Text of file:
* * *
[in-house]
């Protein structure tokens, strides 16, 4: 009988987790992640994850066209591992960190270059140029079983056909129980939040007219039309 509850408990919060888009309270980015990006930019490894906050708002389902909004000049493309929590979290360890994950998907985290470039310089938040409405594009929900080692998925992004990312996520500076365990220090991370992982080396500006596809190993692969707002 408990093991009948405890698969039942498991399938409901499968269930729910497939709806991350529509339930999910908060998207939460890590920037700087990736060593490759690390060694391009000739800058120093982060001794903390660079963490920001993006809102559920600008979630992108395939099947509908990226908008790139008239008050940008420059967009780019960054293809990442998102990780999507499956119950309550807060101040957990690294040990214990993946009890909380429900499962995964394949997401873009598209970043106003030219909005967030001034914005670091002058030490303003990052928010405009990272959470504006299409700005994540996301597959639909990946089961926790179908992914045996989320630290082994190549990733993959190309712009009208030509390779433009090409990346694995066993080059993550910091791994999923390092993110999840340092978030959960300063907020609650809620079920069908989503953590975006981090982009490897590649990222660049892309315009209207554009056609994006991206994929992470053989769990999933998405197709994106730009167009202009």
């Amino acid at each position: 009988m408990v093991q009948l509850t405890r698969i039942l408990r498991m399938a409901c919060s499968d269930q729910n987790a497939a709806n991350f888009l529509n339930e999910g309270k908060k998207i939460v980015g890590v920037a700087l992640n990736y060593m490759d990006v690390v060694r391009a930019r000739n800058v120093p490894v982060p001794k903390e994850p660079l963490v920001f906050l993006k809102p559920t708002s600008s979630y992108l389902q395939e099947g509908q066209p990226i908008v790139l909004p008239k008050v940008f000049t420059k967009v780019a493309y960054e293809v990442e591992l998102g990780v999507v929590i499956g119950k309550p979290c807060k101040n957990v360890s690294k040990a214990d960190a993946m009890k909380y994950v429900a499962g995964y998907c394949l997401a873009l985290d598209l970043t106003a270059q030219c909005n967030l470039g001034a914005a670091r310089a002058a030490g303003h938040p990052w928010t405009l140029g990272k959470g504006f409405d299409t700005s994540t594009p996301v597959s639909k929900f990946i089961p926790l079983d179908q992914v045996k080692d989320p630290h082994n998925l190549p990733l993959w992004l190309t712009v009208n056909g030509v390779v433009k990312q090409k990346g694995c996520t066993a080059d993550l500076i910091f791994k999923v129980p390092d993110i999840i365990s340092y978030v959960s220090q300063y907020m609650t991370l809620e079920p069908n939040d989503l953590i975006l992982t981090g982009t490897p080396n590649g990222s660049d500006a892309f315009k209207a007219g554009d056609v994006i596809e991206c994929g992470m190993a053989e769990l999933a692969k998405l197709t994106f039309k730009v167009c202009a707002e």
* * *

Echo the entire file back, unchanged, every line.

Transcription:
[in-house]
């Protein structure tokens, strides 16, 4: 009988987790992640994850066209591992960190270059140029079983056909129980939040007219039309 509850408990919060888009309270980015990006930019490894906050708002389902909004000049493309929590979290360890994950998907985290470039310089938040409405594009929900080692998925992004990312996520500076365990220090991370992982080396500006596809190993692969707002 408990093991009948405890698969039942498991399938409901499968269930729910497939709806991350529509339930999910908060998207939460890590920037700087990736060593490759690390060694391009000739800058120093982060001794903390660079963490920001993006809102559920600008979630992108395939099947509908990226908008790139008239008050940008420059967009780019960054293809990442998102990780999507499956119950309550807060101040957990690294040990214990993946009890909380429900499962995964394949997401873009598209970043106003030219909005967030001034914005670091002058030490303003990052928010405009990272959470504006299409700005994540996301597959639909990946089961926790179908992914045996989320630290082994190549990733993959190309712009009208030509390779433009090409990346694995066993080059993550910091791994999923390092993110999840340092978030959960300063907020609650809620079920069908989503953590975006981090982009490897590649990222660049892309315009209207554009056609994006991206994929992470053989769990999933998405197709994106730009167009202009």
């Amino acid at each position: 009988m408990v093991q009948l509850t405890r698969i039942l408990r498991m399938a409901c919060s499968d269930q729910n987790a497939a709806n991350f888009l529509n339930e999910g309270k908060k998207i939460v980015g890590v920037a700087l992640n990736y060593m490759d990006v690390v060694r391009a930019r000739n800058v120093p490894v982060p001794k903390e994850p660079l963490v920001f906050l993006k809102p559920t708002s600008s979630y992108l389902q395939e099947g509908q066209p990226i908008v790139l909004p008239k008050v940008f000049t420059k967009v780019a493309y960054e293809v990442e591992l998102g990780v999507v929590i499956g119950k309550p979290c807060k101040n957990v360890s690294k040990a214990d960190a993946m009890k909380y994950v429900a499962g995964y998907c394949l997401a873009l985290d598209l970043t106003a270059q030219c909005n967030l470039g001034a914005a670091r310089a002058a030490g303003h938040p990052w928010t405009l140029g990272k959470g504006f409405d299409t700005s994540t594009p996301v597959s639909k929900f990946i089961p926790l079983d179908q992914v045996k080692d989320p630290h082994n998925l190549p990733l993959w992004l190309t712009v009208n056909g030509v390779v433009k990312q090409k990346g694995c996520t066993a080059d993550l500076i910091f791994k999923v129980p390092d993110i999840i365990s340092y978030v959960s220090q300063y907020m609650t991370l809620e079920p069908n939040d989503l953590i975006l992982t981090g982009t490897p080396n590649g990222s660049d500006a892309f315009k209207a007219g554009d056609v994006i596809e991206c994929g992470m190993a053989e769990l999933a692969k998405l197709t994106f039309k730009v167009c202009a707002e």